iRest is a form of yoga made accessible to everyone. This stress reducing class helps veterans tap into their inner resource.
“We have a small population that we’re serving, but there’s many more,” Norton said.
Lacoochee Elementary School received a new bench this past March, but its purpose is much deeper than providing a place to sit. It’s being used to spread kindness and friendship to the students.
“What it is, it’s a friendship bench, but the name we gave it is called the ‘Kindness Corner’,” said Nancy Montoya, guidance counselor at Lacoochee Elementary.
The bench is a place for students to help others and make friends in the process. If a student is sad, lonely or needs a friend, they can sit on the bench. Students who see someone on the bench are encouraged to go up to him or her and strike up a conversation. They are to ask what is wrong, what they can do to make it better and be a friend in their time of need.
“It is a way for a student to be an up-stander and help someone else rather than ignore someone when they are in pain,” Montoya said.
Montoya got the idea for the bench from an article geared toward anti-bullying. She felt the students at Lacoochee could use it as a tool to gain social skills and build relationships. She contacted the Kiwanis Club of Dade City and they loved the idea.
“When Nancy contacted me at Kiwanis about having us possibly fund the bench, I couldn’t say no,” said Keith Williams, president of the Kiwanis Club of Dade City. “Friends are such a vital part of childhood, and the Kindness Corner is going to be a place for friendships to flourish.”
Lacoochee Elementary School is located in an area that struggles economically. Surrounding the school are three government housing developments. The school’s graduation enhancement teacher, Daniel Vazquez, says the majority of the students live in those developments.
“About 96 to 97 percent of them are on free or reduced lunch, which means they are living at or below the poverty level,” Vazquez said.
When Kiwanis donated the bench to the school, there was a large dedication to show the students the purpose of the bench and how to utilize it. The student response was overwhelming.
“The next day students were running up to me saying they see someone on the bench and they’re going to find out what’s wrong and make a friend,” Montoya said.
Many students believe the Kindness Corner is a great addition to Lacoochee.
“It’s a good idea because, if you don’t have a friend, then wait on the bench and then a friend might come to you,” said Nathaniel Vento, first grader at Lacoochee.
With the success of “Kindness Corner”, the faculty at the school believes the bench is going to be building friendships for years to come.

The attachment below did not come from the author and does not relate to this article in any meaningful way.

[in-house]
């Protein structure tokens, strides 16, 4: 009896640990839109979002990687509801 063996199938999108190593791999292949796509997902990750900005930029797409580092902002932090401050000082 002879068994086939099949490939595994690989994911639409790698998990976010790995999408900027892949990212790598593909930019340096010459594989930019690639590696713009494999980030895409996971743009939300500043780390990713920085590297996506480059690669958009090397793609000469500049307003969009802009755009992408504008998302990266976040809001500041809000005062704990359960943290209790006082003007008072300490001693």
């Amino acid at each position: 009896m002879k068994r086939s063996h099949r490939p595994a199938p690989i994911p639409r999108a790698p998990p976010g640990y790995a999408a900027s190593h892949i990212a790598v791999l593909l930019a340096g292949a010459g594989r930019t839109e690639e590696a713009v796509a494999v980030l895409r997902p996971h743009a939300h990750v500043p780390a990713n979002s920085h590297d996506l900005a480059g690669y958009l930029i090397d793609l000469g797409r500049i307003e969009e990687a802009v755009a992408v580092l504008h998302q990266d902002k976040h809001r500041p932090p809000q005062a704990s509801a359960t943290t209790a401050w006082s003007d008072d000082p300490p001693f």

Tampa, Fla. – Phyllis P. Marshall is the backbone of the University of South Florida. She was there from the very beginning in 1960.
Marshall lived in the first student union called the University Center. She was essentially the first resident assistant on campus. The girls’ dorms were on the fourth floor of the building.
President John Allen wanted the focus of the school to be on academics and merits, not any social aspects.
“He and the other deans and the other students did not want beauty contests, popularity contests and they didn’t want Greek organizations either,” Andrew Huse, associate librarian at USF said.
Huse said Marshall was an advocate for students. “If she didn’t go to the event, they might not have been able to have the event.”
Marshall is known as “Ms. USF” for her involvement with students. Among many ideas, she helped advocate for students to bank at the credit union. In her mind, it was not fair for students that did not have transportation.
“I think she was an advocate for integrating students with the university.” Huse said.
The University Center was later named the Marshall Student Center in 1994 to coincide with Marshall’s retirement.
Although D.G. Yuengling and Sons began selling beer in Pottsville, Pennsylvania in 1829, this Tampa brewery has been making a southern name for itself and the Yuengling brand since 1999.
Hospitality Manager and brew house tour guide Elizabeth Moroney has been with Tampa’s branch from the start. When she left her job as an RN for a pediatrician in 1999, she says that the Yuengling sales force consisted of her loading six-packs into her car, and driving around Tampa asking restaurants to try the new beer in town.
Now, she says “People are crying out for this product. We are like the Coors of the 21st century now.”
Yuengling is keeping up with the demands as a “21st century Coors” beer company with the release of the Summer Wheat beer, a seasonal brew currently available on the Florida market. Although the beer made its debut in 2014, its recipe has since been tweaked for the 2015 summer season.
Yuengling tour guide Bredon Hobson explains, “It’s the first time we’ve ever done a wheat beer. We kind of got it a little bit smoother.”
Fellow tour guide Maureen Brake says “The impression of [the Summer Wheat] this year is very positive.” She says that those who are sampling the beer at the end of their brewery tour “are definitely asking where they can go about finding the product and how they can find it in the market.”
Brake also told me this is not the only exciting development at Yuengling. The company has plans to release yet another seasonal beer this November. It will join the Summer Wheat and the Octoberfest on the list of Yuengling seasonal beers.
Brake says “Our brew-master developed it almost six years ago, it’s his baby.”
However, further details about this addition to the Yuengling beer menu, including its ingredients, recipe and name are still tightly bottled up.